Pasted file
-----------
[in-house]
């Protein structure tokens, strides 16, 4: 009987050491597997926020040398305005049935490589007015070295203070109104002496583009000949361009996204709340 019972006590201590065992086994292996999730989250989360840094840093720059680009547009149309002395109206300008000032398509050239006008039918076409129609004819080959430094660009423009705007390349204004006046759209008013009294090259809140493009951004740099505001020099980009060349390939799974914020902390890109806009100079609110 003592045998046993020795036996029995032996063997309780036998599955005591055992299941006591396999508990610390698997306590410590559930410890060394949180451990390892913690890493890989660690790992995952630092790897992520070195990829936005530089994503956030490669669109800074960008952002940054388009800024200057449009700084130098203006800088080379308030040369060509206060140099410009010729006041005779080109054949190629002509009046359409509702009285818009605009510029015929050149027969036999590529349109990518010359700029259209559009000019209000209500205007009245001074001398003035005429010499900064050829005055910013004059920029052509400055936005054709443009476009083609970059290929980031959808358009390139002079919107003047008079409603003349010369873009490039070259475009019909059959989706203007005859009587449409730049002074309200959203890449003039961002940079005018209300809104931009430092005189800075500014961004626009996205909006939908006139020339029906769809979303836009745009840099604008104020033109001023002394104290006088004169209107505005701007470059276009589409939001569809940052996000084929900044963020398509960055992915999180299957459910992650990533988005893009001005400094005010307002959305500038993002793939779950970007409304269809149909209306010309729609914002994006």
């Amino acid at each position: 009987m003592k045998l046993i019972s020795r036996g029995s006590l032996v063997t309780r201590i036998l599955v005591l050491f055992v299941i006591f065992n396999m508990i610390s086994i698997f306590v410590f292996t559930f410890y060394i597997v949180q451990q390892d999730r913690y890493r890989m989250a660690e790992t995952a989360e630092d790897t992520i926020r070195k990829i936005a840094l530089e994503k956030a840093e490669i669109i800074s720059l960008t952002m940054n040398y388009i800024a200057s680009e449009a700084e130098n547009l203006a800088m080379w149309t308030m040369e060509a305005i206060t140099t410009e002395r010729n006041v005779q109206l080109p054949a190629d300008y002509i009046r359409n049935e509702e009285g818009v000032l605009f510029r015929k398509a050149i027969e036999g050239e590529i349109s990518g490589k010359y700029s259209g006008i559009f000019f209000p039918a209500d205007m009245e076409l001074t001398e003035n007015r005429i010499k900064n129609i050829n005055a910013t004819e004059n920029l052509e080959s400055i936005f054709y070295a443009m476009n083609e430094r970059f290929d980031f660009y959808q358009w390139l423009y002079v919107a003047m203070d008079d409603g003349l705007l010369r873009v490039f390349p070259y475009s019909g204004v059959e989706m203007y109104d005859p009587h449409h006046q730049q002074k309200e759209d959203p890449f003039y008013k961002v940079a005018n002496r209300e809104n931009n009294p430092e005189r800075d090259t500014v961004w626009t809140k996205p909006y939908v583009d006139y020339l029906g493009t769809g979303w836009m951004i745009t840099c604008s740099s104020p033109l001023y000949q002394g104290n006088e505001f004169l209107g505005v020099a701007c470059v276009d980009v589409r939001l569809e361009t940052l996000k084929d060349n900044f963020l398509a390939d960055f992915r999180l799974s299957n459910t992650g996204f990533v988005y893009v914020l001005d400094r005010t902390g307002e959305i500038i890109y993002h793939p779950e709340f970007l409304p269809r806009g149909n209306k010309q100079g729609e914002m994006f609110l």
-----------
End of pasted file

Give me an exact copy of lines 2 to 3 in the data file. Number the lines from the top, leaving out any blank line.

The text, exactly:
């Protein structure tokens, strides 16, 4: 009987050491597997926020040398305005049935490589007015070295203070109104002496583009000949361009996204709340 019972006590201590065992086994292996999730989250989360840094840093720059680009547009149309002395109206300008000032398509050239006008039918076409129609004819080959430094660009423009705007390349204004006046759209008013009294090259809140493009951004740099505001020099980009060349390939799974914020902390890109806009100079609110 003592045998046993020795036996029995032996063997309780036998599955005591055992299941006591396999508990610390698997306590410590559930410890060394949180451990390892913690890493890989660690790992995952630092790897992520070195990829936005530089994503956030490669669109800074960008952002940054388009800024200057449009700084130098203006800088080379308030040369060509206060140099410009010729006041005779080109054949190629002509009046359409509702009285818009605009510029015929050149027969036999590529349109990518010359700029259209559009000019209000209500205007009245001074001398003035005429010499900064050829005055910013004059920029052509400055936005054709443009476009083609970059290929980031959808358009390139002079919107003047008079409603003349010369873009490039070259475009019909059959989706203007005859009587449409730049002074309200959203890449003039961002940079005018209300809104931009430092005189800075500014961004626009996205909006939908006139020339029906769809979303836009745009840099604008104020033109001023002394104290006088004169209107505005701007470059276009589409939001569809940052996000084929900044963020398509960055992915999180299957459910992650990533988005893009001005400094005010307002959305500038993002793939779950970007409304269809149909209306010309729609914002994006």
């Amino acid at each position: 009987m003592k045998l046993i019972s020795r036996g029995s006590l032996v063997t309780r201590i036998l599955v005591l050491f055992v299941i006591f065992n396999m508990i610390s086994i698997f306590v410590f292996t559930f410890y060394i597997v949180q451990q390892d999730r913690y890493r890989m989250a660690e790992t995952a989360e630092d790897t992520i926020r070195k990829i936005a840094l530089e994503k956030a840093e490669i669109i800074s720059l960008t952002m940054n040398y388009i800024a200057s680009e449009a700084e130098n547009l203006a800088m080379w149309t308030m040369e060509a305005i206060t140099t410009e002395r010729n006041v005779q109206l080109p054949a190629d300008y002509i009046r359409n049935e509702e009285g818009v000032l605009f510029r015929k398509a050149i027969e036999g050239e590529i349109s990518g490589k010359y700029s259209g006008i559009f000019f209000p039918a209500d205007m009245e076409l001074t001398e003035n007015r005429i010499k900064n129609i050829n005055a910013t004819e004059n920029l052509e080959s400055i936005f054709y070295a443009m476009n083609e430094r970059f290929d980031f660009y959808q358009w390139l423009y002079v919107a003047m203070d008079d409603g003349l705007l010369r873009v490039f390349p070259y475009s019909g204004v059959e989706m203007y109104d005859p009587h449409h006046q730049q002074k309200e759209d959203p890449f003039y008013k961002v940079a005018n002496r209300e809104n931009n009294p430092e005189r800075d090259t500014v961004w626009t809140k996205p909006y939908v583009d006139y020339l029906g493009t769809g979303w836009m951004i745009t840099c604008s740099s104020p033109l001023y000949q002394g104290n006088e505001f004169l209107g505005v020099a701007c470059v276009d980009v589409r939001l569809e361009t940052l996000k084929d060349n900044f963020l398509a390939d960055f992915r999180l799974s299957n459910t992650g996204f990533v988005y893009v914020l001005d400094r005010t902390g307002e959305i500038i890109y993002h793939p779950e709340f970007l409304p269809r806009g149909n209306k010309q100079g729609e914002m994006f609110l």